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Detroit – It’s a window into the gentle soul of Tigers hitting coach Joe Vavra, truly, that he can laugh things like this off.

Since the coronavirus pandemic shuttered baseball on March 12, Vavra made his way to his home in Wisconsin where he’s been quarantined with his wife and three sons – one of whom, Terrin, happens to be the No. 7-rated prospect in the Colorado Rockies’ system.

When he’s not running out to the Vavra brothers’ new, state-of-the-art hitting facility, he’s trying his best to keep in touch with his Tigers hitters who are scattered across the land. He’s chatted with Jeimer Candelario, who is in the Dominican. He’s caught up with C.J. Cron, who is in Arizona. He’s been in direct digital contact with almost everyone.

With the exception of his future Hall of Famer, Jose Miguel Cabrera.

“I’ve reached out to him,” Vavra said during a teleconference Friday. “I’m not sure what number he gave me. My sources say he’s doing well but I can’t confirm that.”

He laughed. It’s been a running gag with Cabrera since Vavra was named hitting coach after last season, replacing Lloyd McClendon (now Ron Gardnehire’s bench coach).

“All winter long I called him and texted him and got no reply,” Vavra said. “I had to reach out to my sources that were near him and he would answer to them. When I saw him this spring I said, ‘How come you didn’t answer my calls?’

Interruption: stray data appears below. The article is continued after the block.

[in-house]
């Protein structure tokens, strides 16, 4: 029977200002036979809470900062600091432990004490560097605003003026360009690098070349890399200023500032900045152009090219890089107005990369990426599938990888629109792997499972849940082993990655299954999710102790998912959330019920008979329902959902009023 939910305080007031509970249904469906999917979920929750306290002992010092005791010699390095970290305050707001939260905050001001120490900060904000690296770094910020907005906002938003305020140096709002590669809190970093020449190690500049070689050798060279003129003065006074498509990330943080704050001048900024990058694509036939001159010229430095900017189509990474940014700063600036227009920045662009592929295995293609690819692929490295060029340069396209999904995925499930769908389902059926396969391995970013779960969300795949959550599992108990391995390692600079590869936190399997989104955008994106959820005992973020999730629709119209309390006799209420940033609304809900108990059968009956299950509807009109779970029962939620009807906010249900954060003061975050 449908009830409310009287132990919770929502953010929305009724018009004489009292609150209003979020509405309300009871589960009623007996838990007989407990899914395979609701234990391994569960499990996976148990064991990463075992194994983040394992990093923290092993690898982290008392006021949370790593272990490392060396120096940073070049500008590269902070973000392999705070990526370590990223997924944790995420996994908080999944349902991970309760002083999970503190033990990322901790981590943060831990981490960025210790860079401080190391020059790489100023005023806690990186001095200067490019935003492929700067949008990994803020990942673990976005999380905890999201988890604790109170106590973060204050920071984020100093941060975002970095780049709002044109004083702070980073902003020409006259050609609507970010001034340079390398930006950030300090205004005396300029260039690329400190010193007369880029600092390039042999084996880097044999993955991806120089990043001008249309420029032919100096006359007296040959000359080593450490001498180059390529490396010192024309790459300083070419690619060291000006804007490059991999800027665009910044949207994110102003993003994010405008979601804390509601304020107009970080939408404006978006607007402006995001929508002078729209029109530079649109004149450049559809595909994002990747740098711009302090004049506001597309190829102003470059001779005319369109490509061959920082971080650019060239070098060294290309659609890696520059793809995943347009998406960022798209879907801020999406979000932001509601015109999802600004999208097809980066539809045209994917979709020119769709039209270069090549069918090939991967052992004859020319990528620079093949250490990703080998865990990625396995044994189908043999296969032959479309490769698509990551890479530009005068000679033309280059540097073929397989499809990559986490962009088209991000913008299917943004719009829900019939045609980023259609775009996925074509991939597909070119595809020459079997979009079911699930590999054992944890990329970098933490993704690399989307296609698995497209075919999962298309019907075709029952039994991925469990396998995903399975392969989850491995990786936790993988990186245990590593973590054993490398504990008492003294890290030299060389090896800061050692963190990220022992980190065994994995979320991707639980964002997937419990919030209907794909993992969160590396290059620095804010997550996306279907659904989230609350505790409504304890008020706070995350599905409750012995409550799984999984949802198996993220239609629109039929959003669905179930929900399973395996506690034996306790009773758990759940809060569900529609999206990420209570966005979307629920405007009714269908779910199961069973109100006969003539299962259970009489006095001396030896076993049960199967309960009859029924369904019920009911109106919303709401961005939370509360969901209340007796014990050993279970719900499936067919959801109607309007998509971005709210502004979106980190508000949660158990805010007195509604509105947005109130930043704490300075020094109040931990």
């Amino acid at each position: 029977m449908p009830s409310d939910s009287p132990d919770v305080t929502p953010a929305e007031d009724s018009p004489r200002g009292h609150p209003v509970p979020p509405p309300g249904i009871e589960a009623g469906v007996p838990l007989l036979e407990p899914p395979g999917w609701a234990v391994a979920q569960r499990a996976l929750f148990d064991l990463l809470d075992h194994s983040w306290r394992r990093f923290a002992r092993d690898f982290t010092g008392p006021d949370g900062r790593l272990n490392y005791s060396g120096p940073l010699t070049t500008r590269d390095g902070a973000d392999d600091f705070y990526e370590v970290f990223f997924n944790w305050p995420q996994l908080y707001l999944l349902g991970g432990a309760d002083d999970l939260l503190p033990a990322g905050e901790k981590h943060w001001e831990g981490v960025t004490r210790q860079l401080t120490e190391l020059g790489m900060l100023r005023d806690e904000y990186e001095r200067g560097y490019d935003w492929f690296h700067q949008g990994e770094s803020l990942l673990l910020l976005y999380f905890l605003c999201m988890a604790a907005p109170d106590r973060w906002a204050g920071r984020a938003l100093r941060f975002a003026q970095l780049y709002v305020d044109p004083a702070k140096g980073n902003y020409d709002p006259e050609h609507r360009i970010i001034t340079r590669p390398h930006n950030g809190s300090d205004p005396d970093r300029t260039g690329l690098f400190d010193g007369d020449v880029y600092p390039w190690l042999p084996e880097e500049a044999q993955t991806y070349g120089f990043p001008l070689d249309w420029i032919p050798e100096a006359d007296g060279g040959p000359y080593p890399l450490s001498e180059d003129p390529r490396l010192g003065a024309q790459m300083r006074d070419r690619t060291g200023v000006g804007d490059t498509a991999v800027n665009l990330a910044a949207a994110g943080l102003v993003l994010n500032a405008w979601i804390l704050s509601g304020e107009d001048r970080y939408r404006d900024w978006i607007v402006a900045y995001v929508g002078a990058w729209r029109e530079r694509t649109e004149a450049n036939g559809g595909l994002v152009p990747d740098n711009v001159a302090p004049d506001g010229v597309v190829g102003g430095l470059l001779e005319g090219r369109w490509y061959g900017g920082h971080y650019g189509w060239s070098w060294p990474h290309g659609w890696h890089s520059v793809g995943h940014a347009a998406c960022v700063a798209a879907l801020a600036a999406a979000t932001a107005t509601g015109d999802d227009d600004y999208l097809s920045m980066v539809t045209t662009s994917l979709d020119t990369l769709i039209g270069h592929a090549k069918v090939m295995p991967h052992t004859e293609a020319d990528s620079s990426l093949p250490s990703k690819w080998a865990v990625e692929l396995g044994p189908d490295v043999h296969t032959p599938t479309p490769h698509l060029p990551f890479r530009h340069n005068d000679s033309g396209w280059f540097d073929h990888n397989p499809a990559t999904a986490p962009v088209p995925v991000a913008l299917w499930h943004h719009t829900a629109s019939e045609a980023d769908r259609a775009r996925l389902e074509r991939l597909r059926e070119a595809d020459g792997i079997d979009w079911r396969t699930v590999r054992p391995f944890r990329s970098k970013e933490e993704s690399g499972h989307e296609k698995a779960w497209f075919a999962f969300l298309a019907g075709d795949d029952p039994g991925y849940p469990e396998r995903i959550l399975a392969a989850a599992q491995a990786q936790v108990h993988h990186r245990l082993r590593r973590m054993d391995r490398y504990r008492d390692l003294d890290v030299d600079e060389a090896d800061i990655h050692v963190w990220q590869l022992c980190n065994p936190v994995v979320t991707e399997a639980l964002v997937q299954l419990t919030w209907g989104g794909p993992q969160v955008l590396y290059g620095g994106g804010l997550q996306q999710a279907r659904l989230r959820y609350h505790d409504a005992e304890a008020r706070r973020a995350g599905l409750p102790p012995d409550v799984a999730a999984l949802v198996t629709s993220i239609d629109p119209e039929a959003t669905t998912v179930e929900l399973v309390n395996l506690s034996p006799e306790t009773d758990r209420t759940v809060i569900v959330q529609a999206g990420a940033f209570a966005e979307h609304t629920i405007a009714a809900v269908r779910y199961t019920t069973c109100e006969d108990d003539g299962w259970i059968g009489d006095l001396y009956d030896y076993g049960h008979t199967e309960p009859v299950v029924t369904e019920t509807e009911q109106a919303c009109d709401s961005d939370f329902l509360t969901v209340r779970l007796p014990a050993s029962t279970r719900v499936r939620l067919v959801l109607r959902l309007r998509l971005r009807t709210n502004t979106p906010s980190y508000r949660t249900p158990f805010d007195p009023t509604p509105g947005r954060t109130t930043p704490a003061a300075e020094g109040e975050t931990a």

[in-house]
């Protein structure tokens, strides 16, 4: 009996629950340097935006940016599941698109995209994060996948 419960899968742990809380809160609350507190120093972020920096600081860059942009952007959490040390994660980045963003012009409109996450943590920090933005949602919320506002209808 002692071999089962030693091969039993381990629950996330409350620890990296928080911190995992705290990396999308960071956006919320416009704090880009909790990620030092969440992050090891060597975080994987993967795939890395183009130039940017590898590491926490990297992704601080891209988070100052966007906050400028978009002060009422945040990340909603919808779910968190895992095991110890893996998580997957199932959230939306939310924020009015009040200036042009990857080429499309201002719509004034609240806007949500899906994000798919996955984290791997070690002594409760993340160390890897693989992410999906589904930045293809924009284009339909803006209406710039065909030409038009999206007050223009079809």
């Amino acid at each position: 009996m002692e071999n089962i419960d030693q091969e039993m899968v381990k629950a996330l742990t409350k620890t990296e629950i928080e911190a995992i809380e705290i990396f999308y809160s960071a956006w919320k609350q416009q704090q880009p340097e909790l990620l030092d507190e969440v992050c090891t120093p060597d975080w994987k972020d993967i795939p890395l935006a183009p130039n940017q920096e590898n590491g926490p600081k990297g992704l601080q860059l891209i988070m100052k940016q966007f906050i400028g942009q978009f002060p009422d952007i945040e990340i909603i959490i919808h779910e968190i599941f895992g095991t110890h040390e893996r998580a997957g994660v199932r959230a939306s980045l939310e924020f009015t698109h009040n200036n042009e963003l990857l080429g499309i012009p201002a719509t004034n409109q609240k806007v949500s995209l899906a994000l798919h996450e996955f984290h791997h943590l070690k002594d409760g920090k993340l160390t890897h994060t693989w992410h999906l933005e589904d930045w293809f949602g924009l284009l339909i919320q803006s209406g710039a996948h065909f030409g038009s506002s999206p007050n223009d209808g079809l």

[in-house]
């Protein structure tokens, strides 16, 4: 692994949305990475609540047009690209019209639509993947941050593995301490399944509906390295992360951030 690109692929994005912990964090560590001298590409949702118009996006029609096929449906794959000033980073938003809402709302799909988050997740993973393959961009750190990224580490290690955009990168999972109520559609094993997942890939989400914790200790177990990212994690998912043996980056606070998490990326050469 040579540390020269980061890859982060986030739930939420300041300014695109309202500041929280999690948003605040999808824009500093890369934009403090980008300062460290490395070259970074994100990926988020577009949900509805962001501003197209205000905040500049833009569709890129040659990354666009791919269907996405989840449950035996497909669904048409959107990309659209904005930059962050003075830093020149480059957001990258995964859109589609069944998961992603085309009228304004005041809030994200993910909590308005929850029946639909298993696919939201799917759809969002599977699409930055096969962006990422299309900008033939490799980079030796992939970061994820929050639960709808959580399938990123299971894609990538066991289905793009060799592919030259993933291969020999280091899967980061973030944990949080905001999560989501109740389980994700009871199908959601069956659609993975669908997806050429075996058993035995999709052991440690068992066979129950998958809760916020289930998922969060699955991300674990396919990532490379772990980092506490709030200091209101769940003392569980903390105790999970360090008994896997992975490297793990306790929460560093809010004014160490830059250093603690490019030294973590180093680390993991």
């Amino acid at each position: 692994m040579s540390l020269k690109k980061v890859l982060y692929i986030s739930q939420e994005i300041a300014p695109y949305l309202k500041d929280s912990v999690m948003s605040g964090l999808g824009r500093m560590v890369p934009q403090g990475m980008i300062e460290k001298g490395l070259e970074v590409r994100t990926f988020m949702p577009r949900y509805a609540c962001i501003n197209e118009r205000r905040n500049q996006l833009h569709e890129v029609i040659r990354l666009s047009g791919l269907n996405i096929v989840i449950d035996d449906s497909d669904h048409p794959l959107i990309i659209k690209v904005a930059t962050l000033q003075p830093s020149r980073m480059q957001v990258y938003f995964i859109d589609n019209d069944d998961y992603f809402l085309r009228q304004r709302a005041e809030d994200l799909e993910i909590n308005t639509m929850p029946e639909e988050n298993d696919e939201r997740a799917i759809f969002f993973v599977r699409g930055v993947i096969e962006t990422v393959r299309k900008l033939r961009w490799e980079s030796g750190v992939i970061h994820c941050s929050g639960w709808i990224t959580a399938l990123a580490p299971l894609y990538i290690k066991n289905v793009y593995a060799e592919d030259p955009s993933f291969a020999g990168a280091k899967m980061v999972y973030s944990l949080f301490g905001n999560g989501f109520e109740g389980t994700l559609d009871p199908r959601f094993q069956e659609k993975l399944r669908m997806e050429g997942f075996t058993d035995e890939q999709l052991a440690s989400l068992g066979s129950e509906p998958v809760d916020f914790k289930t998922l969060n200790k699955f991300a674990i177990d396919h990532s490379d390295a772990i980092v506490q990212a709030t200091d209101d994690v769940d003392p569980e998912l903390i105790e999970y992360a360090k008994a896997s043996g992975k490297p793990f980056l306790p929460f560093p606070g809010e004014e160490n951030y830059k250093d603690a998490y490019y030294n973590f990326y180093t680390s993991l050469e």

“He said, ‘Because I gave you somebody else’s number.’”

Miggy being Miggy. Truth is, Cabrera is probably the least of Vavra’s worries right now.

“He came in such great shape, dedicated to getting himself back to great physical condition, and that was so good to see,” Vavra said. “I can’t see him deviating away from that.”

More: During shutdown, Tigers' Casey Mize keeps sights set on making big league debut this year

For the most part, Vavra said, he was encouraged by the progress the hitters were making through the first five weeks of spring training. What concerns him, though, are the two or three players that were scuffling and in the process of making swing adjustments.

“I went to a couple of players and said, ‘You are going to have some time to make some rather major adjustments to your mechanics and your swing,’” he said. "And then with the other guys we just sent long messages telling them to stay in shape. We don’t know how long we’re going to be out. Try to stay in the best shape you can.”

He said he sends out emails and texts about every two weeks, and he’s sent videos to the ones working on adjustments. He didn’t want to name those players.

 “I don’t want to be too specific with that,” he said. “The reason being, I want to make sure they fully understand what we talked about those last few weeks in spring training. You’re talking about a matter of 25 at-bats or so, so you can’t see enough.

“But there were still a few guys still searching and trying to find it – trying to find that feeling. I’ve been sending out video and stuff to remind them what we’ve been working on.”